by Keith Anderson
During COVID, church leaders and members have harnessed the internet and the digital tools built upon it to facilitate a variety of ministries. This new hybrid reality will be part of our congregational life moving forward, pandemic or not. Recently a parishioner asked me how long we will be live-streaming our services. I responded with a mix of excitement and exasperation, “For the rest of our lives.” Soon afterward, a forward-looking colleague commented to me: “Yes, and just wait until it is all done in virtual reality.” Ok, friend, one step at a time!
Several new considerations have emerged as churches have found themselves more dependent upon digital platforms for their worship, education, and fundraising. One of those is our participation in what Nobel Laureate Herbert A. Simon has coined as “the attention economy.”
The Attention Economy
The attention economy is based on capturing and holding our attention, whether that is using “free” social media platforms that advertise to us and use our personal data, binge-watching our favorite shows on streaming services, indulging in guilty pleasure clickbait headlines, or the steady string of notifications on our smart devices. While information is everywhere, our attention is still limited, and it is in high demand. There is enormous competition to capture and keep it. As we have seen through the stratospheric rise of valuations in tech companies during the pandemic, the attention economy is an incredibly lucrative business.
We do not know what the future will bring; however, if we even dare to look ahead to 2030, what we can say with confidence is that these technologies will only accelerate and that they will demand even more of our attention. We are just starting to see the early edges of this with wearable technology, virtual reality, gaming, and the “internet of things.”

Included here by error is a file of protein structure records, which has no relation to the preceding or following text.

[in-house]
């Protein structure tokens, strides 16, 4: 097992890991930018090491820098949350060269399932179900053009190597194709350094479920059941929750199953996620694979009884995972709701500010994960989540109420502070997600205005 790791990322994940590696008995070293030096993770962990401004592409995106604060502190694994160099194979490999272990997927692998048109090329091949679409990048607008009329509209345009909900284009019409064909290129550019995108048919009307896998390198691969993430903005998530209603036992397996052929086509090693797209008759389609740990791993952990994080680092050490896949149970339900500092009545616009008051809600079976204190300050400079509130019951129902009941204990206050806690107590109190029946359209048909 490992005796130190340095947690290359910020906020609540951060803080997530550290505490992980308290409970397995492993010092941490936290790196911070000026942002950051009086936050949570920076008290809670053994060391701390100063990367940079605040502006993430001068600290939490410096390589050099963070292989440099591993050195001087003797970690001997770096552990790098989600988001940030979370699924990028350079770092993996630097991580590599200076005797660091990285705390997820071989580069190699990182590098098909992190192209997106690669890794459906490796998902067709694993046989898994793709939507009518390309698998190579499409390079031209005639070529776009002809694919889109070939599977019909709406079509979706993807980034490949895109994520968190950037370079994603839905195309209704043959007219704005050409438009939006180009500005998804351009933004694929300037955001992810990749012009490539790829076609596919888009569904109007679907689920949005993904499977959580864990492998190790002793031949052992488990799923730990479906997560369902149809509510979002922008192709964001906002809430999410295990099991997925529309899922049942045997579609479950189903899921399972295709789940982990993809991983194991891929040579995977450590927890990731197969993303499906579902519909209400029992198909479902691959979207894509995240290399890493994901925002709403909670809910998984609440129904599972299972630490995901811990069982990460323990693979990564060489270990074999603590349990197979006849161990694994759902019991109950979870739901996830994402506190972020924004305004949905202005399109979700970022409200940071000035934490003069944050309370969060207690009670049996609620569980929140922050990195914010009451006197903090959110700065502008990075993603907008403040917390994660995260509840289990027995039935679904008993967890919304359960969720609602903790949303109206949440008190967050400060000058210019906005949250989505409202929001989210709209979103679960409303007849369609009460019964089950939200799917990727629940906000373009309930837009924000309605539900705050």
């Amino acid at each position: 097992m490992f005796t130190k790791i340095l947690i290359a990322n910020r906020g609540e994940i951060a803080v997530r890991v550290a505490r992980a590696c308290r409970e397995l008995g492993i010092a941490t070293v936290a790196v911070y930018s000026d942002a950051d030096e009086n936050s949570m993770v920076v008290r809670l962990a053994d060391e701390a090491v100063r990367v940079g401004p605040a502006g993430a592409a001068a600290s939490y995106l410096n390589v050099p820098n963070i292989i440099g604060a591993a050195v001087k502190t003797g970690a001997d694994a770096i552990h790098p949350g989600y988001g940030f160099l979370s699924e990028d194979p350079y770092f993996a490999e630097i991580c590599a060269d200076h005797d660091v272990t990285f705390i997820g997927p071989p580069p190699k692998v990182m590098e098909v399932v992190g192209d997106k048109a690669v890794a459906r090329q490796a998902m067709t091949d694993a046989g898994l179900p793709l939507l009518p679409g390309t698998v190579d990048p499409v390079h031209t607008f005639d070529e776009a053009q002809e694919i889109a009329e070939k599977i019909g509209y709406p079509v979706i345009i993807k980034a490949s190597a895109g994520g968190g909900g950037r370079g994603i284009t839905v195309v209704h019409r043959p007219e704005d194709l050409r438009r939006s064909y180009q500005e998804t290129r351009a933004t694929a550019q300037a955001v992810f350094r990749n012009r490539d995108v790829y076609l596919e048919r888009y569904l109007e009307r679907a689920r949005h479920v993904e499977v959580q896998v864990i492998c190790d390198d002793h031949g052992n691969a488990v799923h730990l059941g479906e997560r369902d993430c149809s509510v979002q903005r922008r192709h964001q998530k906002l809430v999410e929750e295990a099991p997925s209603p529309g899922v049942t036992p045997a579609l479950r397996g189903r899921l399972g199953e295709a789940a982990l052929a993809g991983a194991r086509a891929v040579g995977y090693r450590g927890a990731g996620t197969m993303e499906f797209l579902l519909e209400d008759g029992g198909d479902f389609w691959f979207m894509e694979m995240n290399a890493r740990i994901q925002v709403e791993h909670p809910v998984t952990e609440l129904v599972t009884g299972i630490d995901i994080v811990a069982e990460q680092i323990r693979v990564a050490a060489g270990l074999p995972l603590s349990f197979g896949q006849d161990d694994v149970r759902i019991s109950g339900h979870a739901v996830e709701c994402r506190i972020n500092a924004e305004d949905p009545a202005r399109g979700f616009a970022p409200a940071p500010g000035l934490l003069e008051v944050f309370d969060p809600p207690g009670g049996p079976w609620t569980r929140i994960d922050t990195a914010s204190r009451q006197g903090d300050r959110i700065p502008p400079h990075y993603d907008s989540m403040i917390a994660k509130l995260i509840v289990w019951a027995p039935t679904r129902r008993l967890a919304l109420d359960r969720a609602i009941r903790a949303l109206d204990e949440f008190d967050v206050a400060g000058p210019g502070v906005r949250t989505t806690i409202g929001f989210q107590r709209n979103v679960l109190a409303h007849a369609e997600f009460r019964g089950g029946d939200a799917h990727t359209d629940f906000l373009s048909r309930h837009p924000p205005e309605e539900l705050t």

Stewarding our Attention
What is the church’s call in an environment which commodifies our people’s time and attention? Some will question whether participating in these digital platforms is even a good idea and look for other options. Certainly, the Christian tradition has resources to help us keep our attention focused on God and neighbor, whether that is reclaiming sabbath, placing a high value on personal relationships, encouraging loving service to our neighbor, worship, and critical engagement with media and culture (see Philippians 4:8).
However, truth be told, if we want to help our people not become commodities, we will have to stop treating people like commodities ourselves. For, so much of our approach typical to stewardship, sometimes called the “butts and bucks” model, has treated people as just that. The calculus has been: attention and attendance equals giving. Greater participation, thus more attention, equals more giving. We have been playing the same game, but we have justified it because of the higher aspirations and ideals it supports. Nonetheless, it is still a form of commoditization.
Subjects, Not Objects
In her book Imagining Abundance, Kerry Alys Robinson provides a helpful correction by inviting us to treat our givers as subjects, not objects. She writes, “What we realized was that we were unwittingly viewing donors as objects to try to get as much money from as quickly and painlessly as possible, rather than as subjects in their own right. Donor prospects are not objects; they are subjects, and like all of us, they want to contribute to something meaningful and life-giving and successful. Like us, they too search for meaning, have fears and hopes, desires and regrets, and beliefs that should be acknowledged and reverenced.”
If we approach stewardship, intentionally or unintentionally, as part of a competition for people’s attention, we will lose. Our homespun livestreams and tiny marketing budgets will never compete with global technology companies. However, where we can succeed—where we can authentically practice the ministry of stewardship—is listening to our people’s hopes and dreams, help them make meaning, and then practice their faith in a way that makes a positive difference in the world through our faith communities or in other ways.
In the Reign of God, the attention economy is about not about the attention we receive, it is about the attention we give. That is something that Netflix will never provide, no matter how sophisticated its algorithms.